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Jim Allister: London ministers accountable to the Assembly is way forward

By Noel McAdam

Published 09/10/2015

TUV leader Jim Allister
TUV leader Jim Allister

Direct rule ministers could be made accountable to the Assembly in a revamp of Stormont proposed by Traditional Unionist Voice leader Jim Allister.

As the third week of inter-party negotiations concluded - in which the TUV is not involved - Mr Allister said his preference remained a voluntary rather than mandatory coalition with weighted majorities to protect minorities.

But a new party policy pamphlet suggested the elected Assembly could be left as a legislature - but without an Executive.

"Executive functions would be exercised by British ministers, but with the vital distinction from the past that they would be accountable to the Assembly and their legislative programme would pass, not through Westminster, but through the Stormont Assembly," the document said.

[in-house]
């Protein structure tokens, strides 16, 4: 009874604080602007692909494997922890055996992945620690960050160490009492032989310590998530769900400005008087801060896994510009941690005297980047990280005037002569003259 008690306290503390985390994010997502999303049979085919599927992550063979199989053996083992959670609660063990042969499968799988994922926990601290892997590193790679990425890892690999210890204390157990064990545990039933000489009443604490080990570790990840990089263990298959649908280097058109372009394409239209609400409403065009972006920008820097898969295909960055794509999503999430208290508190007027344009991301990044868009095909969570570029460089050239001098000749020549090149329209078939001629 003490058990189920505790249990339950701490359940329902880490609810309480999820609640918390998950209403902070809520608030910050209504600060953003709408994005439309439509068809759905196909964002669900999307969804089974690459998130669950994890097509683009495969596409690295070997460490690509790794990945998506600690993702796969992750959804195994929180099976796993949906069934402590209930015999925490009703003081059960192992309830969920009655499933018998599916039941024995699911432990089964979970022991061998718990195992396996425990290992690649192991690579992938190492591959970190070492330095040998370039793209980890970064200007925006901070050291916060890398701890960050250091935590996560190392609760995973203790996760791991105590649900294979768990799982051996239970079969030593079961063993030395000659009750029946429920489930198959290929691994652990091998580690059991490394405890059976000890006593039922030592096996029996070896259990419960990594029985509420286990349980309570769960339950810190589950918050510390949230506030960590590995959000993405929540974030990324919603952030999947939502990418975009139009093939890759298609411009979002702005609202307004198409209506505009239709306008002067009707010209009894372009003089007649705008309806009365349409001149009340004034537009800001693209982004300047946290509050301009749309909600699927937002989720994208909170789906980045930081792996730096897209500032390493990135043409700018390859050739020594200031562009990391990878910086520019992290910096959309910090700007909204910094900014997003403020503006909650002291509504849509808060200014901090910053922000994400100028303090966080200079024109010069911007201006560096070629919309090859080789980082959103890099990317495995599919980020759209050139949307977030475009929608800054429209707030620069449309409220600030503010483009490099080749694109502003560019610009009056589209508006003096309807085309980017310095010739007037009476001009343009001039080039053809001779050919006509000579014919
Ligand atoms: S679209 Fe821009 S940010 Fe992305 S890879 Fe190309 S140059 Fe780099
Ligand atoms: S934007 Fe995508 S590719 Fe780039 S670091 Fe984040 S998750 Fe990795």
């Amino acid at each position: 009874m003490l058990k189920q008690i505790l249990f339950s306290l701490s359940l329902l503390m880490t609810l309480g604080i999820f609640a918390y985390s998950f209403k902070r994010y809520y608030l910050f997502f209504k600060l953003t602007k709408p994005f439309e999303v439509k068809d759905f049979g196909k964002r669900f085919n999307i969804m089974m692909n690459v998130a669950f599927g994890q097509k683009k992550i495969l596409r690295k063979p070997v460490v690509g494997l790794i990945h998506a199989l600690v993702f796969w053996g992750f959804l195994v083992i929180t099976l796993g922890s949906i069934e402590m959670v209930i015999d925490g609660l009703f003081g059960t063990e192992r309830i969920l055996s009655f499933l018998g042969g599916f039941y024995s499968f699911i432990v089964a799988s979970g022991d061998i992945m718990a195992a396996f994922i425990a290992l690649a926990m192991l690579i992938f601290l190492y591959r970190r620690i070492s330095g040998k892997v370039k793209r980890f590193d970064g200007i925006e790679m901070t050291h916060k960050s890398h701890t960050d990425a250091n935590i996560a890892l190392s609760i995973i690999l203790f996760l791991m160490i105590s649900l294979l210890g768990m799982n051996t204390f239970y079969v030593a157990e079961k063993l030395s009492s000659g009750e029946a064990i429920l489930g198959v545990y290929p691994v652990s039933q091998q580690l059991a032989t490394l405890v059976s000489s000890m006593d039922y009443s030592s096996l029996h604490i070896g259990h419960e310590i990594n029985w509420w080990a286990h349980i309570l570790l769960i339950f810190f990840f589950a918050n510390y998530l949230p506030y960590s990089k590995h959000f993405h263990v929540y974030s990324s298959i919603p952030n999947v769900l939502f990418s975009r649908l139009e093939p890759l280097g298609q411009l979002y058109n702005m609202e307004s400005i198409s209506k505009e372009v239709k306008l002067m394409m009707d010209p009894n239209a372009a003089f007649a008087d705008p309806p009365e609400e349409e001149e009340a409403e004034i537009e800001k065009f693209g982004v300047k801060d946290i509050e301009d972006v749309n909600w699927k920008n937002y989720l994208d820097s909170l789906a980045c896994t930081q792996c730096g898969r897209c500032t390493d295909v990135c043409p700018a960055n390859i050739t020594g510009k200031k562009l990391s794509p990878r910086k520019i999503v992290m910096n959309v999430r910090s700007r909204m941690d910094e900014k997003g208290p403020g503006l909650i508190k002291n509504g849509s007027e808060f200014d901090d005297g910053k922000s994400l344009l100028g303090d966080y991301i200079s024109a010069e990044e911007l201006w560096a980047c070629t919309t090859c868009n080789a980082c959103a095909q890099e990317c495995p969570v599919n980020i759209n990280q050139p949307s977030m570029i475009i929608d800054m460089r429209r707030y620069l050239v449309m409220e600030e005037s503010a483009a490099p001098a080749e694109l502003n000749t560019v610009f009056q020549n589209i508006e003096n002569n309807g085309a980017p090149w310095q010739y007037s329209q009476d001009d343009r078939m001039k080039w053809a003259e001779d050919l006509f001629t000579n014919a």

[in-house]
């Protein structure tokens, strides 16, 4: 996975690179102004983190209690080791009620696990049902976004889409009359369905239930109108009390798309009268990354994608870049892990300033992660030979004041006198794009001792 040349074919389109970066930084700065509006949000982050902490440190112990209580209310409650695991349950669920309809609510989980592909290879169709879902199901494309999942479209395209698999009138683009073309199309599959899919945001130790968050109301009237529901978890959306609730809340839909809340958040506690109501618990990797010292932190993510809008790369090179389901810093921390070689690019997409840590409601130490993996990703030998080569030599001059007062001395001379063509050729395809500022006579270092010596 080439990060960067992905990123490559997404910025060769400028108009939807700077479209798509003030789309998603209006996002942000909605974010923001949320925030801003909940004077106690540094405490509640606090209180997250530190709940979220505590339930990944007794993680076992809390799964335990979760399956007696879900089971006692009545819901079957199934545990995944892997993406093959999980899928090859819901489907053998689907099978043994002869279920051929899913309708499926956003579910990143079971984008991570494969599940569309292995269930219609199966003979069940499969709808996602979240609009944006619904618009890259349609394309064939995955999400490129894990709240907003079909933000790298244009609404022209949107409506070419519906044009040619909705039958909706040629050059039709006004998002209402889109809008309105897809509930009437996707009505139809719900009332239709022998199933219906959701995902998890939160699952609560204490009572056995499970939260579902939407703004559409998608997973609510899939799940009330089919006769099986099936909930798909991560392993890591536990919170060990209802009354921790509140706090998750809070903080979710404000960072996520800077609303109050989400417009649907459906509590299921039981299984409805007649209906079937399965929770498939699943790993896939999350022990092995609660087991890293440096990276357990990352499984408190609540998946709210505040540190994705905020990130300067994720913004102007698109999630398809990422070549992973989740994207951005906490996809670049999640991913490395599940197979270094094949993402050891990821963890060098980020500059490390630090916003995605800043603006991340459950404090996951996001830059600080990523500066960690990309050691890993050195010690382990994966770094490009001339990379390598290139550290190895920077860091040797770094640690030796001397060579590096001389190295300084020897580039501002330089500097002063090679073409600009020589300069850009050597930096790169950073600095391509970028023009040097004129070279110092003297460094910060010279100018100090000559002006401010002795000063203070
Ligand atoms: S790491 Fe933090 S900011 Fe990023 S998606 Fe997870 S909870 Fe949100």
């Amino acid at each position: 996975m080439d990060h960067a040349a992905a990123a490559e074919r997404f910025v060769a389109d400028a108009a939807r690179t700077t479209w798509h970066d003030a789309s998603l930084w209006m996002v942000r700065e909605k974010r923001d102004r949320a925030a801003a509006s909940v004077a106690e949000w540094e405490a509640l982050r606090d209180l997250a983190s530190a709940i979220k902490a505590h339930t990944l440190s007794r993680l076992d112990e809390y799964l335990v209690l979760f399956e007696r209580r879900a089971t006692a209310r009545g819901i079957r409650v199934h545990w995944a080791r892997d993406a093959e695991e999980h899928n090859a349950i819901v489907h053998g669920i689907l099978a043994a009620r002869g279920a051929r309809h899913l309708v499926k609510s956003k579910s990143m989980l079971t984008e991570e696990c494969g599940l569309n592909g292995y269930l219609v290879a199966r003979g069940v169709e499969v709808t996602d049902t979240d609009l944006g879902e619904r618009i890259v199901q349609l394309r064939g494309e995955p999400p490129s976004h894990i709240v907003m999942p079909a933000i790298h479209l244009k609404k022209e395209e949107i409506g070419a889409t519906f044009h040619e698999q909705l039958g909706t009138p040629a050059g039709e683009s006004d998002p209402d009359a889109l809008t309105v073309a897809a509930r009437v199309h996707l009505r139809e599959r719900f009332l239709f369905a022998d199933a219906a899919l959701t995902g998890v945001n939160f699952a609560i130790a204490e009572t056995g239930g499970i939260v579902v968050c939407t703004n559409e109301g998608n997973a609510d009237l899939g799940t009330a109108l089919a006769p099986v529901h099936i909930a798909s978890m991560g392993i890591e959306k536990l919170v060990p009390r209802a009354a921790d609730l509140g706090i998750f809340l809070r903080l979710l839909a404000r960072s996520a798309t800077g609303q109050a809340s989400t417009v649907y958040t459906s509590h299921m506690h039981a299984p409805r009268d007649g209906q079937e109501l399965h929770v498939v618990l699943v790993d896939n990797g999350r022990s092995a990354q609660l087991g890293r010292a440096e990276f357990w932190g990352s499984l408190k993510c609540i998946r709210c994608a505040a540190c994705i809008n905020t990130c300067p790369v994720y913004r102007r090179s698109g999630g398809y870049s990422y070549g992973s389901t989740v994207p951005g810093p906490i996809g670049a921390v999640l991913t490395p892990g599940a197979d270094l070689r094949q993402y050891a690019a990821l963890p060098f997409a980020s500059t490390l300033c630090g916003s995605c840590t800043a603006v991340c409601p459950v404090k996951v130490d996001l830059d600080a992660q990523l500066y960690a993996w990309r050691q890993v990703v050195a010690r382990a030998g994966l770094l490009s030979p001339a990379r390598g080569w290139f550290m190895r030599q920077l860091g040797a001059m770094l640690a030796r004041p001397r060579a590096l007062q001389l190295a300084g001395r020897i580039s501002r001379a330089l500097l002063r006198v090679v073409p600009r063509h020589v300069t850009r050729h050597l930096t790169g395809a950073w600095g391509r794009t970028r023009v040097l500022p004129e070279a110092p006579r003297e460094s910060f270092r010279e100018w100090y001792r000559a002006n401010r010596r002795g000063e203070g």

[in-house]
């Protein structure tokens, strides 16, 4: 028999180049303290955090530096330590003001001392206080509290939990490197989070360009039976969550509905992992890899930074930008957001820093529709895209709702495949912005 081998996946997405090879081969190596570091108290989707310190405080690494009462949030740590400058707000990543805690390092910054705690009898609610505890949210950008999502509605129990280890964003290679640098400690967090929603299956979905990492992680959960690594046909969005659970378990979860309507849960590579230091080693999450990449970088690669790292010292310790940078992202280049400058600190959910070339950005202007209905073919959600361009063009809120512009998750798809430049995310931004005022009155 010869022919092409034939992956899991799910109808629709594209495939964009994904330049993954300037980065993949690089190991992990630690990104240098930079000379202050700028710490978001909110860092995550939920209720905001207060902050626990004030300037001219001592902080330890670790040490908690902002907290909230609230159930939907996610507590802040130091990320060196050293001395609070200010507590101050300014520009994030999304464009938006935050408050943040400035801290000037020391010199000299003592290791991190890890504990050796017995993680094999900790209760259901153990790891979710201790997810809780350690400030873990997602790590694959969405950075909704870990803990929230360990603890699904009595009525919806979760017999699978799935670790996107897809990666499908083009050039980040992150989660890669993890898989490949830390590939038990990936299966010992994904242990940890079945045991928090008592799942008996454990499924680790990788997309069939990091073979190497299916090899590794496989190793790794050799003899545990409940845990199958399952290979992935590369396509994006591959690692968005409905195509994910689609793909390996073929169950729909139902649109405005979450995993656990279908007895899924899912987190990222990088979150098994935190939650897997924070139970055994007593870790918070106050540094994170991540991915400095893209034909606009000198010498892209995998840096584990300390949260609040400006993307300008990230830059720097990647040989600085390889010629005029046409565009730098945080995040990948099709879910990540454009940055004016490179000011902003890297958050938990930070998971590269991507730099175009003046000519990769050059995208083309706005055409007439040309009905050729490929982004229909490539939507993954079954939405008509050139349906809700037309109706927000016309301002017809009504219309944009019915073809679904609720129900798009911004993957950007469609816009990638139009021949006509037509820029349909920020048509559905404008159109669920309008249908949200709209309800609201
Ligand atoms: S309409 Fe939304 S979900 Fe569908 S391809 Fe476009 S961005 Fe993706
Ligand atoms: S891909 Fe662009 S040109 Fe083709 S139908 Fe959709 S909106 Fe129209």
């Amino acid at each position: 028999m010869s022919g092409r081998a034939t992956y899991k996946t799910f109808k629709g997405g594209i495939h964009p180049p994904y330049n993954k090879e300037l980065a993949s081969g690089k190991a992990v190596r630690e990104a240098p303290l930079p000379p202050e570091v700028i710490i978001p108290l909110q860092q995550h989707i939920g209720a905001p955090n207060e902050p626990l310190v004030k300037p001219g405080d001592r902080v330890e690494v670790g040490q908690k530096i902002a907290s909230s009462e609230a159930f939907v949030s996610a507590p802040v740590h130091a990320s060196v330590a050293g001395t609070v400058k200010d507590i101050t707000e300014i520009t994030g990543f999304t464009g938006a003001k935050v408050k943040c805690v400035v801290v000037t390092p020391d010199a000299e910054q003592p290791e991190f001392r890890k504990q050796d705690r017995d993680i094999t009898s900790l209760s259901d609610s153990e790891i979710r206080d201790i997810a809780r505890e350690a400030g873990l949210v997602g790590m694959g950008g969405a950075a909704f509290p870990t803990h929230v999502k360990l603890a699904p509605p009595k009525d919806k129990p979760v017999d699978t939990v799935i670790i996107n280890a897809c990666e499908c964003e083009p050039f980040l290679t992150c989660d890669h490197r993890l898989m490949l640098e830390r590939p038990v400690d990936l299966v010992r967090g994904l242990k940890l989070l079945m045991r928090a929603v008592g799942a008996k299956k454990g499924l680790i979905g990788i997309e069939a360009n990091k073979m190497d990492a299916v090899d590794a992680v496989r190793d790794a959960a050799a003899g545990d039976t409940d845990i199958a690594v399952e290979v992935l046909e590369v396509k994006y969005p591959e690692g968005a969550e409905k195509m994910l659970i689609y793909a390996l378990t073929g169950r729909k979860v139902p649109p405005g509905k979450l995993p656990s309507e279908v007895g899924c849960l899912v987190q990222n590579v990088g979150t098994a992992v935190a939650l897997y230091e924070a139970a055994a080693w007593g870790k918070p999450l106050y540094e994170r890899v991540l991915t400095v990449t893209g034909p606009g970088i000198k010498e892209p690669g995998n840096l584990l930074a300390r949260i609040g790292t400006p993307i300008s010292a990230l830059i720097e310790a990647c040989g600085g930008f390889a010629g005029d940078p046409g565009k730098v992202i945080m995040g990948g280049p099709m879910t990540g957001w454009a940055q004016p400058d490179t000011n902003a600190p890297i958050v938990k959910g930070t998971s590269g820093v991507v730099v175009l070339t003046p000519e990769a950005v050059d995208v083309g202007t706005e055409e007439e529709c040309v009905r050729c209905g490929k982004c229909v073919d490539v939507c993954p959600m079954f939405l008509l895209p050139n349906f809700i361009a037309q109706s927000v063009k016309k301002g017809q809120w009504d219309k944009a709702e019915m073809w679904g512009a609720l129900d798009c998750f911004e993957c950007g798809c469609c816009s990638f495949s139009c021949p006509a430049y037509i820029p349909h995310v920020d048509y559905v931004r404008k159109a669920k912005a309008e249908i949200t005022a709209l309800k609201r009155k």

Mr Allister said: "Clinging endlessly to the failure of mandatory coalition is not serving Northern Ireland well.

"The cycle of crisis, then sticking plaster talks, before lurching to crisis again, is destroying public confidence. It is time for fresh thinking, such as these proposals contain."

Unveiled at Stormont yesterday as a new policy, the pamphlet called A Path to Making Stormont Work said Executive functions "would be exercised by British ministers, but with the vital distinction from the past that they would be accountable to the Assembly and their legislative programme would pass, not through Westminster, but through the Stormont Assembly".

Mr Allister, a former MEP who is vehemently opposed to the European Union, admitted the proposal echoed the Brussels way of doing things.

"Though the EU has little to recommend it, for decades the European Parliament has exercised a shared legislative function with the Council of Ministers," he said

"The present Stormont institutions are not worth saving. They have had their chance and all they produce is constant deadlock, chaos and failure. Even if the present talks cobble together another short-term fix, it won't last.

"Let's focus on the positive work of building something that will work, not the backward-looking negativity of trying to persist with that which has failed."

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